Understanding the React useReducer Hook

Stephen Hartfield

If you are at all familiar with reducers, you should have a good understanding of what React’s useReducer hook does. Plain and simple, it allows functional components in React access to reducer functions from your state management. If you are not familiar with reducers, read this Reducers Introduction first.

The basic set up of the useReducer hook is the following:

const [state, dispatch] = useReducer(reducer, initialState);

Example Store

Let’s look at an example using a reducer. It always starts with state management - your store of data somewhere away from your main components. Here’s a store of data, where we have four live people (this is our initialState):

const people = [
  {name: 'Jay', alive: true},
  {name: 'Kailee', alive: true},
  {name: 'John', alive: true},
  {name: 'Mia', alive: true}
]

And there you have it, four lively people. But not for long, ‘cause that’s no fun. Let’s create a reducer to destroy them:

const reducer = (people, action) => {
  if(action.type == 'chomp') {
    return people.map(person => {
      if(person.name == action.payload) {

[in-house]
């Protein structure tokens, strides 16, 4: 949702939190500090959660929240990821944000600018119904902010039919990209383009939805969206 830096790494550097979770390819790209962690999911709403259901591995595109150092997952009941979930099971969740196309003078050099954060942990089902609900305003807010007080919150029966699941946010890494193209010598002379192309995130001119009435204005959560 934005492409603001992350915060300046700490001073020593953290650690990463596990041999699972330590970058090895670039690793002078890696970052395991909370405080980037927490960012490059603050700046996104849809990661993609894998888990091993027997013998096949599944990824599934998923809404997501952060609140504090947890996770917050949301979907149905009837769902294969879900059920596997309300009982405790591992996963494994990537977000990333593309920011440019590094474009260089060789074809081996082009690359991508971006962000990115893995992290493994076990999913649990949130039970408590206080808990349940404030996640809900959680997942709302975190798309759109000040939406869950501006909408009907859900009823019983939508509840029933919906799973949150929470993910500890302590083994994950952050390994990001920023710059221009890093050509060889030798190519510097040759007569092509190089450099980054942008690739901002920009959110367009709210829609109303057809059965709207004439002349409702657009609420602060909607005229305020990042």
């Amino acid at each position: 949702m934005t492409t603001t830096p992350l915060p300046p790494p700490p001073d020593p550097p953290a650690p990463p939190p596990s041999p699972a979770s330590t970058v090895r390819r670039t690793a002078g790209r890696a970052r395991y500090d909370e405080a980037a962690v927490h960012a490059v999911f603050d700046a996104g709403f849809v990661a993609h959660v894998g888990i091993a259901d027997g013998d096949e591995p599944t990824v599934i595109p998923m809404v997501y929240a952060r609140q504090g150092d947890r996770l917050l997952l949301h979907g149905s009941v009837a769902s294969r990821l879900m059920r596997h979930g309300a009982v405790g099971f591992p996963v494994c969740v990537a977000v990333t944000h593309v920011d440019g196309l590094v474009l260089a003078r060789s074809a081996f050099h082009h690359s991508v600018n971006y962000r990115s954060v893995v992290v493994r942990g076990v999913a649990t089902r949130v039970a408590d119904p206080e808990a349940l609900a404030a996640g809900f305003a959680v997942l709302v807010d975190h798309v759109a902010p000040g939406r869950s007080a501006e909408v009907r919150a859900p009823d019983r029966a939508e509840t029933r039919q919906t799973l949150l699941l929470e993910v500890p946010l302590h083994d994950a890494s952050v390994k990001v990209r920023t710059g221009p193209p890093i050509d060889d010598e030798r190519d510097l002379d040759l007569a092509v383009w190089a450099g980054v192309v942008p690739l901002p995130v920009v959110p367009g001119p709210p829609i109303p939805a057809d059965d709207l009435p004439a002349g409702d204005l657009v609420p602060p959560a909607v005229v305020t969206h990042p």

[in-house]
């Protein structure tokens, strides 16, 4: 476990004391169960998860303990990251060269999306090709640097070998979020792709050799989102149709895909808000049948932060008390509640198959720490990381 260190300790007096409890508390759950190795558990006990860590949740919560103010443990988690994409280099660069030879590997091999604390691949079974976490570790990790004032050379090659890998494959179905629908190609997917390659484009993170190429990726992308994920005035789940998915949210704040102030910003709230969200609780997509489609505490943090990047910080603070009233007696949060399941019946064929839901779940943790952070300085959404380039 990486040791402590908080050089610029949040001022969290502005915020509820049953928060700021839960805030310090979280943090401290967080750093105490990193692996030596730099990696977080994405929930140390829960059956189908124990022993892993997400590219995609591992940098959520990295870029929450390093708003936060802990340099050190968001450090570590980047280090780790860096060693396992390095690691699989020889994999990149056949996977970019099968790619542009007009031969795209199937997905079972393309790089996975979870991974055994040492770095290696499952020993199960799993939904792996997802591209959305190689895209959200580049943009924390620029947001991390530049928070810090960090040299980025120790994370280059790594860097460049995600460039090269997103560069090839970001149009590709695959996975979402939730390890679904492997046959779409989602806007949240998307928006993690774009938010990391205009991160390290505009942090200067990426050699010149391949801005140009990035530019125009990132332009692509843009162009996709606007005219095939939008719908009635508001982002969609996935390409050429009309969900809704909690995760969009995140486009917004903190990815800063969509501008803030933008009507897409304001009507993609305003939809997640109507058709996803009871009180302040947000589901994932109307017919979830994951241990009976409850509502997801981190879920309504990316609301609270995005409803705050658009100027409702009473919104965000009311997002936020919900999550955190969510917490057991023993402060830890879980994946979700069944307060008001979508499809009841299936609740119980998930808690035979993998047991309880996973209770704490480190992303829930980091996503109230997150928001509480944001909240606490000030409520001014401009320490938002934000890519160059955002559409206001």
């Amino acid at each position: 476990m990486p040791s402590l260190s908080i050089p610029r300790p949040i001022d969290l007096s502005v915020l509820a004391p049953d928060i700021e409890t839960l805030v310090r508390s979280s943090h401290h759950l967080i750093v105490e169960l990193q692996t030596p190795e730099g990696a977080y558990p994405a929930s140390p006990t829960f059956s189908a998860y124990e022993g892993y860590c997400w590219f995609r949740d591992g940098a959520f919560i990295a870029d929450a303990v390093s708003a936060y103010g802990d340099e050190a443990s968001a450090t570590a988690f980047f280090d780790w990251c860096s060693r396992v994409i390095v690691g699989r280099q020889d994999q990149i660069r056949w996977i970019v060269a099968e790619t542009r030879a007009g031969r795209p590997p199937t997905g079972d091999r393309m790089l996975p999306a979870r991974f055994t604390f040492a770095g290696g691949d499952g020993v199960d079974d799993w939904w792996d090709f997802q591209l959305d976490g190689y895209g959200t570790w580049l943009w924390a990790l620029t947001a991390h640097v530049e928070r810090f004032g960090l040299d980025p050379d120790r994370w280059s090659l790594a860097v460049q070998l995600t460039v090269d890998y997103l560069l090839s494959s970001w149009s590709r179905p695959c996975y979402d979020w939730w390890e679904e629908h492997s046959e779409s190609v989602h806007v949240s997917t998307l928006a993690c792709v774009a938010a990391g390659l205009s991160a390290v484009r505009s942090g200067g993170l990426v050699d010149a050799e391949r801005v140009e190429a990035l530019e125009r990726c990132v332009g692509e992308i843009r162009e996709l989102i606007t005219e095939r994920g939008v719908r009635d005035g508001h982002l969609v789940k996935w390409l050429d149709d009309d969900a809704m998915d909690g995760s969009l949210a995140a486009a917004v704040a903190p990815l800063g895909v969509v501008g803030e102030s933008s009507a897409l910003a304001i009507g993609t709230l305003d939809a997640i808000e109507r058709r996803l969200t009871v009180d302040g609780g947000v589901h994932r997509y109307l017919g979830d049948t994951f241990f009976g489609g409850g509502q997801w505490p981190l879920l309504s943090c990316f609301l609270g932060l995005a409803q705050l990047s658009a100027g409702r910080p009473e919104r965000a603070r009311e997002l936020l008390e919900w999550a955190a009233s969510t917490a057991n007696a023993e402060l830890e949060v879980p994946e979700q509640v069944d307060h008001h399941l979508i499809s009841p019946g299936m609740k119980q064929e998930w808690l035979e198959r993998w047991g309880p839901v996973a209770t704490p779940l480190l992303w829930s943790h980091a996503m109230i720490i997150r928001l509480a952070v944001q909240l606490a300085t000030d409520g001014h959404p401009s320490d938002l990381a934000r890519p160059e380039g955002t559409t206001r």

person.alive = false;
      }
      return person;
    })
  }
  if(action.type == 'revive') {
    return people.map(person => {
      if(person.name == action.payload) {
        person.alive = true;
      }
      return person;
    })
  }
}

You can choose your method of murder: ‘incinerate’, ‘hang’, etc. The important thing is that we can detect the method of murder and record that we killed our target. We also have the ability to revive them if they are dead - that’s probably a nice idea since we are using them for our experiment.

You’ll notice in our reducer the conventional action.payload. You can change this name along with action.type to whatever fits your app. The important thing to notice here is what we pass to our reducer function: people (our initial state) and action (you could think of this as a setState method). The action.type identifies what type of action we want to do and action.payload identifies for us which person we want to perform the action on.

As a side note, we could use our reducer function to remove a person from our array completely when we kill them ☠ ☠ ☠. In our example, we are switching them to either dead or alive, using a boolean. Either way is easy to manage with reducers.

Recommended React and GraphQL course

useReducer Hook

Now that we have our reducer and store setup, let’s implement them with our useReducer Hook. Like the other React hooks, we can import useReducer from react:

import React, { useReducer } from 'react';

const [state, dispatch] = useReducer(reducer, people)

The reducer here in useReducer(reducer, people) is the constant we defined earlier. These names need to match in order to use the reducer we defined. Same with our initial state as people, which we also defined before. Name the two constants whatever suits your taste, as long as they match up. state represents the people in our store being passed in and dispatch is sort of an alias for action in our reducer.

JSX